10 September

Chill

It’s easy to keep food cold in September: just put it in the fridge. It’s harder at Christmas because your fridge is likely to be jam-packed[1] and yet Christmas is not a good time to get lax about food safety.[2] So here are the classic solutions:

  • Get the drinks out of the fridge and into an ice bucket. (The laundry trough is traditional[3] but there are fancy options too.)
  • Set up an esky or two. (But keep an eye on them – they’re no good when the ice has melted.)
  • Borrow an extra fridge. Bar fridges are almost portable but if your neighbour is away for Christmas, perhaps you could borrow their kitchen fridge if they don’t mind you trekking in and out of their house.[4]
  • If you’re updating your fridge and the old one still works, it’s unlikely to be energy efficient to put it in the garage and use it as a beer fridge year round but it could be a life saver at Christmas (if you can afford the space it will take all year).[5]
10 sep 2106.jpg
Undoubtedly cool.

Last night, at Bronwyn’s house, I got her to write down what she ate last week. She was quite receptive to the idea of switching her Tuesday muffin to Tuesday corn chips and home-made salsa but she looked amazed when I told her that many flavoured corn chips contain sugar.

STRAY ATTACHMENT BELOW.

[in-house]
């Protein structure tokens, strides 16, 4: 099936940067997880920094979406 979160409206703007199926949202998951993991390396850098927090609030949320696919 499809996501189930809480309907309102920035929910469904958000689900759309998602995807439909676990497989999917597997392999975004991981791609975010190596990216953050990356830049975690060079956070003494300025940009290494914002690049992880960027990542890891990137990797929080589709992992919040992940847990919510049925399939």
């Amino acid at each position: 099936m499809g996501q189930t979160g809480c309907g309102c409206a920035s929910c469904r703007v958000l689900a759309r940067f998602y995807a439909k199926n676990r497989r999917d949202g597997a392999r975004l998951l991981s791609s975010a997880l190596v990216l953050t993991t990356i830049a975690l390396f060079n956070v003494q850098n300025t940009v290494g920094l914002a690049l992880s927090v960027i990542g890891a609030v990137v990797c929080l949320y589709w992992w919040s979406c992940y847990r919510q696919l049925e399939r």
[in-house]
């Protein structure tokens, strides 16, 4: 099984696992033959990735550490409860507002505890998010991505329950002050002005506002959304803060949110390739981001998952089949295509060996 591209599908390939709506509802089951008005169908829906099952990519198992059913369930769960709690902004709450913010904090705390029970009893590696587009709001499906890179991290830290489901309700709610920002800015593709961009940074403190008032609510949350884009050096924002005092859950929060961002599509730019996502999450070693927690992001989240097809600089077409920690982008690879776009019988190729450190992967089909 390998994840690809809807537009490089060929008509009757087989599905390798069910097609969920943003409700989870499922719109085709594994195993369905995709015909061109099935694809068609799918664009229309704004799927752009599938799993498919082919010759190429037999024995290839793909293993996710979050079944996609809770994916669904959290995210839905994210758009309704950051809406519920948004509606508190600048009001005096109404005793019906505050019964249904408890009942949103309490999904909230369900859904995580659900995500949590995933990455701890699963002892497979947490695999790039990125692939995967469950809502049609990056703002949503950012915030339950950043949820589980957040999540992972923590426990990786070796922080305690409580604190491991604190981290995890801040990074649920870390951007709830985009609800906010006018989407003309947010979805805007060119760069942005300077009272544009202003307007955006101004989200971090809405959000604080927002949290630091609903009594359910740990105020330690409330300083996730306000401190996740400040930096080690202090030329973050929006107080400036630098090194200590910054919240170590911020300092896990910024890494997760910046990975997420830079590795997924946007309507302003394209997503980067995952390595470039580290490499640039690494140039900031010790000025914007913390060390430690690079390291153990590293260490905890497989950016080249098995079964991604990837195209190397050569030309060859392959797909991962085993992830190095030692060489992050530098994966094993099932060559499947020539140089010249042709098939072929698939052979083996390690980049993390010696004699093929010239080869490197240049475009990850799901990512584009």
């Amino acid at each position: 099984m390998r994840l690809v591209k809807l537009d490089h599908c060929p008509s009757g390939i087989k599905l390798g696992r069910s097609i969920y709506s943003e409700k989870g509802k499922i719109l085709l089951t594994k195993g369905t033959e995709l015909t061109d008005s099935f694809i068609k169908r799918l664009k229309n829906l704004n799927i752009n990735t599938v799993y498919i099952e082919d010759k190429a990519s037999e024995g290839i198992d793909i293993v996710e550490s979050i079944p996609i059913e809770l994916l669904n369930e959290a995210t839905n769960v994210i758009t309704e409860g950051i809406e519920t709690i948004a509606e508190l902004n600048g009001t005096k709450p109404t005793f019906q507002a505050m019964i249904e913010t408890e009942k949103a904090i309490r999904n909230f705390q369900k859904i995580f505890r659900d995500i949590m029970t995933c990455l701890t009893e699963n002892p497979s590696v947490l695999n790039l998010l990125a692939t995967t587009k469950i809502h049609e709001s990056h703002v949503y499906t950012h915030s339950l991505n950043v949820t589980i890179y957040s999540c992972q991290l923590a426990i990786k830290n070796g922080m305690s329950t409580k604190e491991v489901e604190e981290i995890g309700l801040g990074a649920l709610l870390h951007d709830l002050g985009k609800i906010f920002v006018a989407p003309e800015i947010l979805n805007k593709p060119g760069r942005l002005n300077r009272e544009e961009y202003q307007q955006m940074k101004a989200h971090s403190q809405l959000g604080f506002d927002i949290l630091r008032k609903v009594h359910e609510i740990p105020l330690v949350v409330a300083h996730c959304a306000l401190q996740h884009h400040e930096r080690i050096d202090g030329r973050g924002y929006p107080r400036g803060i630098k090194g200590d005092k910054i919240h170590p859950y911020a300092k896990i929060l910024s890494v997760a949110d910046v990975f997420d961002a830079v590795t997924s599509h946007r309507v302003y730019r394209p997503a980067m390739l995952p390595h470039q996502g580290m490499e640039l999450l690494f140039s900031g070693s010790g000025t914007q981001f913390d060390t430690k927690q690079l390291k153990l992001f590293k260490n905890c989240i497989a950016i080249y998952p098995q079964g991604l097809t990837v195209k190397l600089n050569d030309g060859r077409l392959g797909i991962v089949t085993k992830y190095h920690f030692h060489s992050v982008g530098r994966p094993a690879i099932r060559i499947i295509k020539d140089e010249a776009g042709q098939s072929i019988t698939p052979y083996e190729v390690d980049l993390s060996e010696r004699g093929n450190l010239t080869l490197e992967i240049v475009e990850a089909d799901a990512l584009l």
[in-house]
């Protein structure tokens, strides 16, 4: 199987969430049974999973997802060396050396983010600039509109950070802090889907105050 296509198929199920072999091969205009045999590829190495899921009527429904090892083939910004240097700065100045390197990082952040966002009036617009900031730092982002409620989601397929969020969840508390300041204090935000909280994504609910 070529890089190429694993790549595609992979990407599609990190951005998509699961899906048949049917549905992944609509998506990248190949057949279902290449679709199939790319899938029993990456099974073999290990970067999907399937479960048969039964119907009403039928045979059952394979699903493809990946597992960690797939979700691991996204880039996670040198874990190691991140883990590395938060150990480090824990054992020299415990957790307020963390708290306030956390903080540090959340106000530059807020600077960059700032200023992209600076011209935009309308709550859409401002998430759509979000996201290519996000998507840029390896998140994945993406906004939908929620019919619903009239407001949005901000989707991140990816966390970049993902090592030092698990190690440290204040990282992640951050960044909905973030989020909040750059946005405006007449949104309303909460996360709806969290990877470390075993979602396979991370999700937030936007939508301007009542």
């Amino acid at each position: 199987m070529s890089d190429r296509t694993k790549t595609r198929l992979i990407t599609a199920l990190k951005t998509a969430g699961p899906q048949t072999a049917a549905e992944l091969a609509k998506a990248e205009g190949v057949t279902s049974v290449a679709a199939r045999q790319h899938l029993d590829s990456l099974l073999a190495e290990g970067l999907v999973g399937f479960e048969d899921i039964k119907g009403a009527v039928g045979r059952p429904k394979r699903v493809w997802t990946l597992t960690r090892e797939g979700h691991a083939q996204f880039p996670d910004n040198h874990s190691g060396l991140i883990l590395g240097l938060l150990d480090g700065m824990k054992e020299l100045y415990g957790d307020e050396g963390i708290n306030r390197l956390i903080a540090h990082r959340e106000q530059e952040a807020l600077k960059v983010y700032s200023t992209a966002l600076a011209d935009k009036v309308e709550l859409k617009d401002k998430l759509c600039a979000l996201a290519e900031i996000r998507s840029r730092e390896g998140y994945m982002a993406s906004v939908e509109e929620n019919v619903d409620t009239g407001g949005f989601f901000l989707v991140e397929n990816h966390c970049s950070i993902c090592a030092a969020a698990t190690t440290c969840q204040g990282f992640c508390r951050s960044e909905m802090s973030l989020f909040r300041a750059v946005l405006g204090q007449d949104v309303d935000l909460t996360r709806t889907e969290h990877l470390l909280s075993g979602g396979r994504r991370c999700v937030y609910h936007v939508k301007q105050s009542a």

“How on earth do you know that?” she asked.

“I read the ingredients.” I answered.

“You take your glasses to the supermarket?”

“Of course. I wouldn’t be able to read the fine print otherwise. Don’t you?”

“I don’t always remember my purse,” she replied.

We ended up making a date to go to the supermarket together on Wednesday evening. (I’ll text her beforehand to ensure she brings both her purse and her glasses.)

[1] And not just with jam.

[2] There is, of course, never a good time to be lax about food safety (unless you have a rich grandparent and no scruples).

[3] My cousin Russell once used his fish pond but it took a lot of ice.

[4] My cousin Linda lives in a small country town, right across the street from the hall, so she uses the hall kitchen as an extension of her own when catering big events. (Now you know why the turkey crossed the road.)

[5] And it can be a good place to hide the Christmas presents until you get the tree up.

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